The Upside of Down
Dmitry Orlov -- author of the funny, sobering Reinventing Collapse and a Reality Sandwich contributor -- and I discussed the current state of disrepair on a recent C-Realm podcast. The mp-3s of the podcast are available below, or can be played through the C-Realm website, which features many interesting discussions.
In his book, Orlov proposes that the US is entering into a rapid decline similar to the one experienced by Russia after the breakup on the Soviet Union in 1989. He recommends stockpiling provisions and goods to sell on the black market, growing food, and connecting with your local community for security. He also proposes that we begin to imagine a life without money.
That this collapse already seems to be happening is confirmed by recent articles such as this one from The New York Times, on Elkhart, a once middle class town in Indiana, that is now destitute, and this one from Alternet, on "the new paupers". According to the NY Times, the city just passed a law limiting residents to one garage sale per month, since people were running them daily. From the article:
Elkhart, near the Michigan border in an area known as Michiana, is the white-hot center of the meltdown of the American economy. Its main industries, the manufacturing of recreational vehicles and motor homes, have fallen apart over the last year because of high gasoline prices. That has taken down ancillary businesses like R.V. parts suppliers and storage warehouses.
The jobless rate in Elkhart has increased more than in any metropolitan area in the country; it rose over 4.8 percentage points from August 2007 to August 2008. According to labor statistics released this summer, nearly 10,000 people were out of work, a rate of 9.3 percent.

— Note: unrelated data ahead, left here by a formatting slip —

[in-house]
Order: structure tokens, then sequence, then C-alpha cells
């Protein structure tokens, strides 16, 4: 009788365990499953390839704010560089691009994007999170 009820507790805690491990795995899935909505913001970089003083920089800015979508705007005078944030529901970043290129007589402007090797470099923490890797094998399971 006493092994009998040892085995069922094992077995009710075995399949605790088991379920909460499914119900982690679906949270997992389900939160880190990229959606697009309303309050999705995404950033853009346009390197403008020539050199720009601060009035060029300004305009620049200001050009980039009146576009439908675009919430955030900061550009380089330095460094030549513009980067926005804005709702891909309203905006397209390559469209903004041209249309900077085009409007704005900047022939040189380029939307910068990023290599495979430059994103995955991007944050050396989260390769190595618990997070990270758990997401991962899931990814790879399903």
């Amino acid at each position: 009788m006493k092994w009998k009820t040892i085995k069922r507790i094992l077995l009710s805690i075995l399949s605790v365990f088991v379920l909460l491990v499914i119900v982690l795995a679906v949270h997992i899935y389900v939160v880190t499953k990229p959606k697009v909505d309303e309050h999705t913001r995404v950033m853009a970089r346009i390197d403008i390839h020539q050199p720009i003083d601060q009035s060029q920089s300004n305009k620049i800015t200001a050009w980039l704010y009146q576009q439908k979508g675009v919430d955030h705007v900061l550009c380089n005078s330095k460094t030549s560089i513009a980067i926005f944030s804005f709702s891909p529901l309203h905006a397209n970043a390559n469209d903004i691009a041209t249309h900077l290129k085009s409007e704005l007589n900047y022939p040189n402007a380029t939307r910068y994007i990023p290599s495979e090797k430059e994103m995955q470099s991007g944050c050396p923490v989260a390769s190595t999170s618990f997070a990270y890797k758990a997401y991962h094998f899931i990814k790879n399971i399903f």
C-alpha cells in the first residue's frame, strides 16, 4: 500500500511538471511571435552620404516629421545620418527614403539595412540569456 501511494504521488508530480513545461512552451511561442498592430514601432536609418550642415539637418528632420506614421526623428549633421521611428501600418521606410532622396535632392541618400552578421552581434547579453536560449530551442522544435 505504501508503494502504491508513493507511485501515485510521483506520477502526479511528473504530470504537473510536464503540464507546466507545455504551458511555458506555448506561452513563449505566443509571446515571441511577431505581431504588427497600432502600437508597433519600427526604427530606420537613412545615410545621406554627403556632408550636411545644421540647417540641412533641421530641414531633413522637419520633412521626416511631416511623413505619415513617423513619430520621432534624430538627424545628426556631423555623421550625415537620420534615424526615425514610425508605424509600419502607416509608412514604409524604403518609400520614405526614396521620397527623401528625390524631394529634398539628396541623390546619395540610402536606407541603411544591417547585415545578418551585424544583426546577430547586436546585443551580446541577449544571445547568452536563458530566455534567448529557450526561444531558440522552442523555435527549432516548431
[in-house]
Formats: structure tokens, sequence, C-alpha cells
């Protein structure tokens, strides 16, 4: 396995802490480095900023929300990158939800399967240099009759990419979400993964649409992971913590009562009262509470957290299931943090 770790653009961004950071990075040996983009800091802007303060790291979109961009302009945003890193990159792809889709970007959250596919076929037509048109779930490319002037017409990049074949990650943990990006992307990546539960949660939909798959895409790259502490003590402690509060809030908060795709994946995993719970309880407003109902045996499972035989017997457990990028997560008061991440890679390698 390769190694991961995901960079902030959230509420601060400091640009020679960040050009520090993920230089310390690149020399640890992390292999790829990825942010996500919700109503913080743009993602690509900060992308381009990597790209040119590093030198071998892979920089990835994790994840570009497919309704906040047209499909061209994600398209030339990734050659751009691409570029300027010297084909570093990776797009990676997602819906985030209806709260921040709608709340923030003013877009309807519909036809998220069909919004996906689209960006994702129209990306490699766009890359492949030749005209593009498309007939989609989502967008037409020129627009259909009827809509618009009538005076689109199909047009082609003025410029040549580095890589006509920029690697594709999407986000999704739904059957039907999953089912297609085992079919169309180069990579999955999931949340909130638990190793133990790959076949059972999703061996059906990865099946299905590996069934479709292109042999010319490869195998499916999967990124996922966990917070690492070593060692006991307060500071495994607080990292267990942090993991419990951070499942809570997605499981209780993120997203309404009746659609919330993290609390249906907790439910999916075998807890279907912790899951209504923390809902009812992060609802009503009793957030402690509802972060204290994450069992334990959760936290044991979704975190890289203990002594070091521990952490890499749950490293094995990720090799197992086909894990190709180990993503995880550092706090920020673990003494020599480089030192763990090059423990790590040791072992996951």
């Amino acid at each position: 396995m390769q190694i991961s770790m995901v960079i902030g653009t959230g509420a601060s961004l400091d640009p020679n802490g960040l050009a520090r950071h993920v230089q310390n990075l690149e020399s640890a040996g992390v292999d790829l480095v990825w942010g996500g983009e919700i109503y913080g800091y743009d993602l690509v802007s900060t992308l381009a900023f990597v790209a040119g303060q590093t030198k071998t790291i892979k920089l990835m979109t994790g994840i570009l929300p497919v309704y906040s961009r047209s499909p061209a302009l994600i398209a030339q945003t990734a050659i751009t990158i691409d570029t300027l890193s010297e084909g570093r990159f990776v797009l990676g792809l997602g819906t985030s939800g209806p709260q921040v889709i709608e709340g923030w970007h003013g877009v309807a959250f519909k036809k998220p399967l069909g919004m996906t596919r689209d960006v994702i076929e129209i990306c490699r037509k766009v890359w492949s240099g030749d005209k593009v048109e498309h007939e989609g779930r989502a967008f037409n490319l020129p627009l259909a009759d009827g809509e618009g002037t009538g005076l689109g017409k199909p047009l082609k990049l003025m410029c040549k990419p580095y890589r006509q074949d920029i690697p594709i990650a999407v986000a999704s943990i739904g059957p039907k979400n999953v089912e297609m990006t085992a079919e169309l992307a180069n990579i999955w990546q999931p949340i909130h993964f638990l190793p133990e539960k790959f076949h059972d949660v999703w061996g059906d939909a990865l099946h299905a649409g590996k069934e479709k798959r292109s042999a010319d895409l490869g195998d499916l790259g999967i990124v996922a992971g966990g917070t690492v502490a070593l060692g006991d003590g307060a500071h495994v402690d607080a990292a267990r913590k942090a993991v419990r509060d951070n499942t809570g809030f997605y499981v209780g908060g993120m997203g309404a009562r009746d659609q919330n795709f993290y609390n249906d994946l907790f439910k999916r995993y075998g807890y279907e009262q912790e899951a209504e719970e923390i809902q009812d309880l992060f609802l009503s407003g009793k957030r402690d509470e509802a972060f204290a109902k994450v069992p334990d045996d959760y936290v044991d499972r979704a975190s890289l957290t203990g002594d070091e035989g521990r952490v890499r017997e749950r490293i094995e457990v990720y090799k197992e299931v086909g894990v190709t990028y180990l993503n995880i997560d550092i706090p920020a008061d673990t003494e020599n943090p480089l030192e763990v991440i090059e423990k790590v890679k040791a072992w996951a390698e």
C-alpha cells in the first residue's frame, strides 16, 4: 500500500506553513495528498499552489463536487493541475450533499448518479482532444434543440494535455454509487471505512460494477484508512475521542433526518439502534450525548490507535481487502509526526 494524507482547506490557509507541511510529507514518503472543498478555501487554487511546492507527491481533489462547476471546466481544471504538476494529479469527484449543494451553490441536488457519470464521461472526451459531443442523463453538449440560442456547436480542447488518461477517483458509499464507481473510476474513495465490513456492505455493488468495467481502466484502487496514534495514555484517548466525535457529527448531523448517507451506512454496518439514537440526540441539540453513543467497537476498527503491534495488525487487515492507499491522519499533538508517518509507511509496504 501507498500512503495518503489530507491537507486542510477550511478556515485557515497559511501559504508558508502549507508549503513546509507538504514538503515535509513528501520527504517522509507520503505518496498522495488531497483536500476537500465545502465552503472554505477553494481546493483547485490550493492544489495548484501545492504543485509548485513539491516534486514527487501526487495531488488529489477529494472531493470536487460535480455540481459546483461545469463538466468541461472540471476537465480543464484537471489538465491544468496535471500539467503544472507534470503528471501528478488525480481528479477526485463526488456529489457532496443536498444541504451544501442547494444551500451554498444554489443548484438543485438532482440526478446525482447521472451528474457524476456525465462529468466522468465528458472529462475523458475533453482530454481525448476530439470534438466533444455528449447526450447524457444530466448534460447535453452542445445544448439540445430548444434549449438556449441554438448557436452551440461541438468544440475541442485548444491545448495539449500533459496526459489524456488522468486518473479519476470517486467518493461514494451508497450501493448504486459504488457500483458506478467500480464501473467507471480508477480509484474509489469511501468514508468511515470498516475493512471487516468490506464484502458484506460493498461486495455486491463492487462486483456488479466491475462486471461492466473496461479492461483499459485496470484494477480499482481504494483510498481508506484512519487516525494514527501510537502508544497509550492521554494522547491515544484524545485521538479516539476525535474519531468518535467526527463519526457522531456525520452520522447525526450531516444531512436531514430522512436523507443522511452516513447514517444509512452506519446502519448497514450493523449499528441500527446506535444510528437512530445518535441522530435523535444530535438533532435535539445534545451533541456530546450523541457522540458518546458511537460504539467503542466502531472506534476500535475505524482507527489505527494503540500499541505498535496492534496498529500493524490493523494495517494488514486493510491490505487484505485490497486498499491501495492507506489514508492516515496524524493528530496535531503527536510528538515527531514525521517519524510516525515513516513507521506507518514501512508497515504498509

“I’m just dwindling to the bottom,” Melinda Owens, 24, said as she emerged from the unemployment office.
City services are on the decline, and hold-ups are on the rise — there were nine armed robberies or attempted armed robberies on convenience stores in just the last two weeks. On Friday, the front-page news of the paper, The Elkhart Truth, was about a local plastic company that was actually not closing its plant.
One question is whether there is any resilience -- any fight -- left in the American character. At this point, it seems like the indoctrination mechanisms of the mainstream media have effectively deprived people of any capacity to shape their own destiny, to organize themselves, to create interdependent support networks. Unless this happens quickly, the collapse here may be far worse than that of the USSR, where housing was at least guaranteed, and people were not as cut off from basic survival skills as we have become.
The average bit of food travels around 2,000 miles to the plate in NYC (across the US the figure is probably similar). With fuel supplies becoming erratic and an inevitable decline of foreign imports as the economy plunges, producing food locally may become a survival issue for many people here. At the same time, the growth of the green economy may be threatened by economic pressures. It is most definitely going to require a mobilizing of the popular will and a rapid development of local communities to make the next few years into a positive transition to a different form of society, rather than a rapid degeneration into collective misery.
Listen to Dmitry Orlov, author of Reinventing Collapse, and me discuss the deteriorating state of things on a C-Realm podcast
Image by Napalm filled tires, courtesy of Crative Commons license.